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This chocolate blackout sheet cake is for serious chocolate lovers only, topped with dark chocolate glaze and a layer of sweet and salty cookie crumbles.
Darker than the darkest night, this sheet cake recipe takes dark chocolate to entirely new depths. The cake itself is moist and surprisingly light, with an intense dark chocolate flavor that takes center stage. Add to that a rich chocolate glaze and crunchy cookie crumbs liberally sprinkled on top and you’ve got yourself one heck of a sheet cake.
Set your expectations aside: this is unlike any chocolate sheet cake you’ve ever encountered. Typical it is not. Far from it.
It’s is a true grown-up chocolate cake with a intensity of flavor unlike any cake I’ve made before. Comparing this cake to a typical Texas sheet cake is like comparing a piece of expensive ultra dark chocolate and a gas station candy bar. I mean, talk about night and day.
For one thing, it’s not nearly as sweet as most chocolate sheet cakes, with a more intense chocolate flavor thanks mostly to the addition of black cocoa as well as Dutch processed.
The glaze falls somewhere in between a chocolate donut glaze and silky smooth, bittersweet chocolate ganache. The best of both worlds, if you will, and certainly not your typical shiny and saccharine sheet cake glaze (and I really don’t mean to keep ripping on Texas sheet cake here, I actually like them, but most people are familiar with what a Texas sheet cake is so it makes a good reference point to help me describe what this cake is, and what it is not).
The final touch is the chocolate cookie crumb, adapted from Christina Tosi’s recipe. The crunchy, salty crumbs taste like a grown up Oreo cookie, less sweet and with a more pronounced chocolate bitterness (in a pinch you could use crushed up Oreos here instead). They’re also delightfully salty, the perfect textural contrast and flavor amplifier.
It’s the combination of the glaze, crumb, and a liberal dose of sprinkles that makes this cake so gloriously messy. You’ll have crumbs and sprinkles on your lap and smudges of chocolate on your face, but, you know what? You won’t care because it’ll be the best piece of chocolate cake you’ve ever devoured.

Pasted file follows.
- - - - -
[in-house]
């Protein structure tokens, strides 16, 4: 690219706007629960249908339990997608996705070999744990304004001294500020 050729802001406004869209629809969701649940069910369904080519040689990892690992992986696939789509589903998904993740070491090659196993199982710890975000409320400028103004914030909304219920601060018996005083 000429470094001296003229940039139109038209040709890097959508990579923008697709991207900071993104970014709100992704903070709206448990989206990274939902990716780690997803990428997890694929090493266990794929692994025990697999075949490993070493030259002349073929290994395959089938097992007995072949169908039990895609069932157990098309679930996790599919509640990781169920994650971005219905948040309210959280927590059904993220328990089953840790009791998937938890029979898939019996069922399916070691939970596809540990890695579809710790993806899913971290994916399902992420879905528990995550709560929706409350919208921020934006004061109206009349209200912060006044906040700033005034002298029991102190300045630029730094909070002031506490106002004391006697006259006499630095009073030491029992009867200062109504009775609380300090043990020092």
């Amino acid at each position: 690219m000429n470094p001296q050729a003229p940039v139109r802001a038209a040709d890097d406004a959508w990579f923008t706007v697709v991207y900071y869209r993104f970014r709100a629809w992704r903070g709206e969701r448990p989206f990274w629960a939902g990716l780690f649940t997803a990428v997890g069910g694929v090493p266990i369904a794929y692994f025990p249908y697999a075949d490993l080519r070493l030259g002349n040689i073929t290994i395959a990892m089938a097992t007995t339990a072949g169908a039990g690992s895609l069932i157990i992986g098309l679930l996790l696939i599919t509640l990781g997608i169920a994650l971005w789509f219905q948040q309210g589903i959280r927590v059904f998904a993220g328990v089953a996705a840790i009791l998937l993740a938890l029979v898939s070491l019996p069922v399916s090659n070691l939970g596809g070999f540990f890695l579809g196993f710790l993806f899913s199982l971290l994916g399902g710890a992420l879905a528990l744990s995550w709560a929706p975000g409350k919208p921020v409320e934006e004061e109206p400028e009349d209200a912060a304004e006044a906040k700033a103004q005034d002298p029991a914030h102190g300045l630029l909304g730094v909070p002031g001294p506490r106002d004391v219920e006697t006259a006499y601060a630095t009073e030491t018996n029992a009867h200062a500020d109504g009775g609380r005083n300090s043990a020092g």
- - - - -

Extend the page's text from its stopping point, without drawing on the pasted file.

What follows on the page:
I debated long and hard what to call this cake, since plain old ‘chocolate sheet cake’ didn’t seem quite descriptive of just HOW dark this chocolate cake is.
I mean, what’s darker than dark chocolate? If there were such a word to describe it I’d surely be using it here.
Someone looking for a basic chocolate sheet cake probably won’t like this recipe. And the last thing I want to do is disappoint. So if you’re after a barely brown chocolate sheet cake with an overly sweet powdered sugar glaze, best look elsewhere.
I toyed with calling it midnight cake, or black magic cake, even eclipse cake was an idea that came up in the facebook group. But ultimately I went with blackout, as the classic Brooklyn Blackout cake features a similar layer of cookie crumbs that seemed like a fitting descriptor.
It’s hard to ignore the sheer simplicity of sheet cakes. Sure I’ve managed to make it a bit more complex, what with the homemade chocolate crumb and all, but still, there’s no tricky stacking, trimming or fancy frosting involved.
Just bake the cake in a 13-by-9-inch cake pan (preferably a metal one with nice square corners). Pour on the glaze while the cake is still lukewarm, then dump handfuls of cookie crumbs and sprinkles on top.
Let it set for a bit and then dig in!
Like any chocolate dessert where the primary flavor comes from the cocoa, quality matters.
For an even darker chocolate cake, I swapped 2 tablespoons of the already dark Dutch-process cocoa for Black cocoa powder (I used Guittard Cocoa Noir, and yes I have a 5lb bucket of it, why do you ask?) Black cocoa is further alkalized to make it even darker even than Dutch-processed. Keep in mind, however, that this additional processing results in a lower-fat product, so you don’t want to use all black cocoa in this recipe or your cake will end up too dry.
My favorite Dutch-process cocoa powder is Cacao Barry Extra Brute. Seriously, get yourself some. It’s the best value for one of the best quality cocoas on the market. I haven’t purchased grocery store cocoa powder in years.